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Sustainability Impossible Without a Major Economic Meltdown [video]

In Athens on June 11, 2010, Dr. Wayne Visser, Director of CSR International, interviewed John Elkington, Founder and Non-Executive Director of SustainAbility and Founding Partner and Director of Volans Ventures. During the interview, Elkington spoke about where he sees the sustainability and social enterprise agenda heading. I found a couple of his remarks interesting.

In the field of CSR and sustainability, we struggle with the question of how to change peoples’ behavior day to day. Elkington suggested that “you only get behavioral change that’s consistent and sticks if you get cultural change”. So now the big question is how do we inspired cultural change?

Another interesting or rather provocative statement was Elkington’s take on sustainability and the economy…

“I feel that sustainability is going to be impossible unless we have a really major economic meltdown. And I’ve been feeling that we were headed toward some element of that for some years. I don’t think as yet we have had enough of that crisis to really force a re-think.”

Wow! What do you think? Do you agree with John Elkington’s assessment?

Watch the entire interview below:


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Image credit: Bjornve via Flickr

Written by Cindy Hoots

With more than 10 years experience working for a major Fortune 500 company, Cindy specializes in socially and environmentally responsible business strategies. She has developed successful corporate communications and stakeholder engagement strategies on contentious sustainability issues and has worked with a number of NGOs and activist organizations on how to effectively partner with multinational companies. Cindy frequently writes about topics ranging from what is corporate social responsibility to sustainable supply chain and measuring a company's environmental impact. She believes business plays a vital role in the health of our communities and our planet.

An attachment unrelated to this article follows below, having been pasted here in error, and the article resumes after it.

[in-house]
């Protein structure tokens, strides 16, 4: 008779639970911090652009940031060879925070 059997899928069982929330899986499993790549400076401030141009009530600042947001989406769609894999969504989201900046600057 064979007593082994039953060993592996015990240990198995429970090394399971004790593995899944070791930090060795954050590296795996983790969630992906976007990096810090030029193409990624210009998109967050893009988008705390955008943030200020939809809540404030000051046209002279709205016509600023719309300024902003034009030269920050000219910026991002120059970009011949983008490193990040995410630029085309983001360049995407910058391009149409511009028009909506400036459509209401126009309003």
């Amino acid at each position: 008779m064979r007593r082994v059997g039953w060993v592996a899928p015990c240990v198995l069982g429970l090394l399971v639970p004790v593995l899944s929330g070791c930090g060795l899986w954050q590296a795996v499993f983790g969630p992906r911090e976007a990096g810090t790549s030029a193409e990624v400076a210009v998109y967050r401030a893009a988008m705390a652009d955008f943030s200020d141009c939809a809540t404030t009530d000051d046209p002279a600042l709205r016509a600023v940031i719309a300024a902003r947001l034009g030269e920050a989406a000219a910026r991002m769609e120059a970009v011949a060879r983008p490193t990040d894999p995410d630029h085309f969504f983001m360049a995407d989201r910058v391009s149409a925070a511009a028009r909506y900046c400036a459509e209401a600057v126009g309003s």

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  1. He may not be correct, unfortunately. One would think that economics and social upheaval would engage us in sustainability, but we have been down this road before with little impact or staying power.

    The 1973 Arab Oil Embargo should have sparked the U.S. into action to pursue an economy with reduced oil consumption 37 years ago, but that of course did not happen. While that event was my epiphany, it did not catch the attention of the country as a whole. The price of oil in the U.S. still doesn’t reflect all of the costs of producing or the costs of the associated externalities, so the financial driver is not there. Since 1973 U.S. energy consumption has quintupled and our oil imports have more than doubled to 65% of total consumption. Several other countries, like Brazil, France, and Sweden, reacted strongly to the oil embargo and are in much better shape as a result.

    So what does it take to spark people into action? Drs. Edward Sadala and Susan Ledlow at Arizona State University feels that short-term perspective, status seeking behavior, tribalism, and innumeracy are key obstacles to the adoption of more sustainable behavior. The deeply-engrained human tendencies tend to keep humans from engaging in serious issues like sustainability.

    It is common for us to think that the next major social/economic/environmental calamity will move us significantly, but unfortunately, repeated events have failed to produce lasting results. I can understand the thought process that makes many think that it will be a major economic meltdown to get us going, but again, I think that assumes too much.

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